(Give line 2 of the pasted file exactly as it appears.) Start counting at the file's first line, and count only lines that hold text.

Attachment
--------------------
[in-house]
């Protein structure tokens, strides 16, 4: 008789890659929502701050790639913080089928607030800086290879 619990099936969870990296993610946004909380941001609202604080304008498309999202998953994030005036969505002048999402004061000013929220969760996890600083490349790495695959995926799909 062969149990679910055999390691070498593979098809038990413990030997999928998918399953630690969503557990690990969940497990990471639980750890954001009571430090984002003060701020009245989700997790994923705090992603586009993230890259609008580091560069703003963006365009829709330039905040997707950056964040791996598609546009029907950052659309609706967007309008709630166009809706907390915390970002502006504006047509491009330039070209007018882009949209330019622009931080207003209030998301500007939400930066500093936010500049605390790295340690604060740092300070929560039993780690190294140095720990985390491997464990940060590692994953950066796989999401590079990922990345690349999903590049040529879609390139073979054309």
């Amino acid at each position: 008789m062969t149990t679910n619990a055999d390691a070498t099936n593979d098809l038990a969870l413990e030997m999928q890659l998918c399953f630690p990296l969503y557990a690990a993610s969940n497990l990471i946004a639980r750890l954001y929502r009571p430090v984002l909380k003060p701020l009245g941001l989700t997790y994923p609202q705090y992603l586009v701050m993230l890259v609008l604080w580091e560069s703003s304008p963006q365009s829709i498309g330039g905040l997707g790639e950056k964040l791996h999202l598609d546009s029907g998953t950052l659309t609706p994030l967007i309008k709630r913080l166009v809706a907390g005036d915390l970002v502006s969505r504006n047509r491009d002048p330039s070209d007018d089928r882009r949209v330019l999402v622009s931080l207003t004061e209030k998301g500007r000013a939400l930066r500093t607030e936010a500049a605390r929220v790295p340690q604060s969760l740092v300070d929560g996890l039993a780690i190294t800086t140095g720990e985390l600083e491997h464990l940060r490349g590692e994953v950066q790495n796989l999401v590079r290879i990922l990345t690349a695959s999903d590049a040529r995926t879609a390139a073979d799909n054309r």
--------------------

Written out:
């Protein structure tokens, strides 16, 4: 008789890659929502701050790639913080089928607030800086290879 619990099936969870990296993610946004909380941001609202604080304008498309999202998953994030005036969505002048999402004061000013929220969760996890600083490349790495695959995926799909 062969149990679910055999390691070498593979098809038990413990030997999928998918399953630690969503557990690990969940497990990471639980750890954001009571430090984002003060701020009245989700997790994923705090992603586009993230890259609008580091560069703003963006365009829709330039905040997707950056964040791996598609546009029907950052659309609706967007309008709630166009809706907390915390970002502006504006047509491009330039070209007018882009949209330019622009931080207003209030998301500007939400930066500093936010500049605390790295340690604060740092300070929560039993780690190294140095720990985390491997464990940060590692994953950066796989999401590079990922990345690349999903590049040529879609390139073979054309």